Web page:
Evaluating and selecting a new HR system is often a lengthy, detailed process. HR software buying teams need to understand common mistakes and how to avoid them.
Once the HR software buying team comes together, members can define the potential risks upfront and monitor them throughout the process to ensure that the risks are mitigated.
Here are 13 mistakes that can occur during the HR system buying process and tips on how to avoid them.
1. Having vague time requirements
Not confirming time commitments with stakeholders is common, but it will likely also lead to project failure. It’s critical to ensure upfront that the evaluation team can devote the time needed to evaluate all software under consideration. It may be necessary to backfill some positions to help the core team clear their schedules for the task.
2. Going through the process alone
Even if the HR team knows what they want from a system, including IT in the process is key. Not doing so can lead to problems that can affect their ability to implement, integrate and support the HR system. IT brings critical technical and systems know-how, which helps ensure the new HR system can talk to other systems in the landscape. IT can also ensure that the system can be adequately maintained in-house.
3. Beginning the process without budget approval
Having a budget commitment before the process begins is important. A lengthy and time-consuming evaluation that doesn’t result in a purchase due to an unapproved budget will be a waste of time and money, and can also potentially damage HR’s credibility. Vendors don’t like to spend time and energy on a process that was never going anywhere.
4. Moving forward without clear buy-in from executive sponsors
Without executive buy-in, there is no guarantee of an approval or getting a budget. Likewise, it might not be possible to get the time commitment from critical stakeholders. This could lead to a bad decision or, even worse, no decision.
5. Having tunnel vision
Not looking at other vendor functionality that might bring unexpected benefits can be detrimental to the buying process. While an evaluation might start with an initial focus, HR should look at the rest of the software’s processes and capabilities. Some unexpected, positive surprises or future capabilities may be uncovered that HR didn’t realize the organization needed. It’s possible these discoveries may redefine HR’s strategy or the HR technology roadmap.
6. Making a hasty decision based on current needs
HR teams might only want to solve immediate problem areas, but not having a long-term HR technology roadmap may turn a current decision into the wrong vendor selection later on. Everyone on the team should understand the technology strategy to ensure the chosen vendor can support all of the department’s requirements. HR may need to make small sacrifices now to gain functionality later.
7. Setting hazy goals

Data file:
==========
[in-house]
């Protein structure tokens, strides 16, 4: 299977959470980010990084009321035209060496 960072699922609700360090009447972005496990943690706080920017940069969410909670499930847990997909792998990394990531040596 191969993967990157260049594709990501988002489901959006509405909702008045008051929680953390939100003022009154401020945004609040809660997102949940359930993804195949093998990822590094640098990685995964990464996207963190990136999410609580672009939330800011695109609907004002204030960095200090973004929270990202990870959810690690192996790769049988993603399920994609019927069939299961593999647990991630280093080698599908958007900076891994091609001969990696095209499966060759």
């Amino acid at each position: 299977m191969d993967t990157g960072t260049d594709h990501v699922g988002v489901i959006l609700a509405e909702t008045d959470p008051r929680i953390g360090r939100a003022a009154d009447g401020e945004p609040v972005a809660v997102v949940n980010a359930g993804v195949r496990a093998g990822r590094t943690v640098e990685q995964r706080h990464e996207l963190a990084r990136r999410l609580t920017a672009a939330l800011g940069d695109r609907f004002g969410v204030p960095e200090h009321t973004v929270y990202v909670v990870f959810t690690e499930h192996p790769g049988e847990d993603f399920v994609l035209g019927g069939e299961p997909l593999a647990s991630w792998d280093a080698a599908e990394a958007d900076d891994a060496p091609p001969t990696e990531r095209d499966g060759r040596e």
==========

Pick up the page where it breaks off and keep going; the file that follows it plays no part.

What is the organization trying to achieve from the evaluation, apart from selecting software? What challenges does the organization have that the vendor can solve? What else is HR trying to achieve? For example, maybe HR wants to establish itself as an important player in the organization or introduce self-services for the first time. Whatever it is, make sure goals are clear from day one.
8. Defining requirements without stakeholder approval
If HR does not define system requirements, the buying team will be unable to select the right system. The HR team should understand other stakeholders’ system requirements and get approval so the buying team can select the software that serves cross-organizational goals.
9. Evaluating the software more than the vendor
The vendor is just as important as the software. If there will be a long-term relationship with the vendor, HR needs to evaluate the fit of that vendor and whether they can help support HR’s success and deliver on their promises.
10. Asking the wrong questions
Vendors will often talk about how great their software is by focusing purely on its strong points and only showing the flashy parts, but it’s important to dig into the nuts and bolts. Additionally, it is important to ask pointed questions about the vendor and their roadmap, as well as support during and after implementation.
11. Listening to a high-level sales pitch
All product demonstrations need to be defined based on HR’s needs. Otherwise, the vendor will just show the most impressive parts of the system and often only from a high-level perspective. HR should expect to ask the vendor to customize the system to deep dive into HR’s processes and usage requirements.
12. Looking at only a few vendors
While the buying team is likely to consider the big three HR technology vendors — Oracle, SAP SuccessFactors and Workday — there might be other vendors that are a better fit for what HR is trying to achieve. The team should evaluate a wide range of vendors initially, before narrowing the list to a shortlist of two or three vendors for deeper analysis.
13. Allowing bias for vendors to occur within the buying team
Some team members may have seen a great demo at a user conference or spoken to a friend that uses a particular piece of software. Team members may even show a particular bias toward one vendor or piece of software, despite evidence of one’s suitability versus another. While it can be difficult to change this perception, it can be managed or even ignored.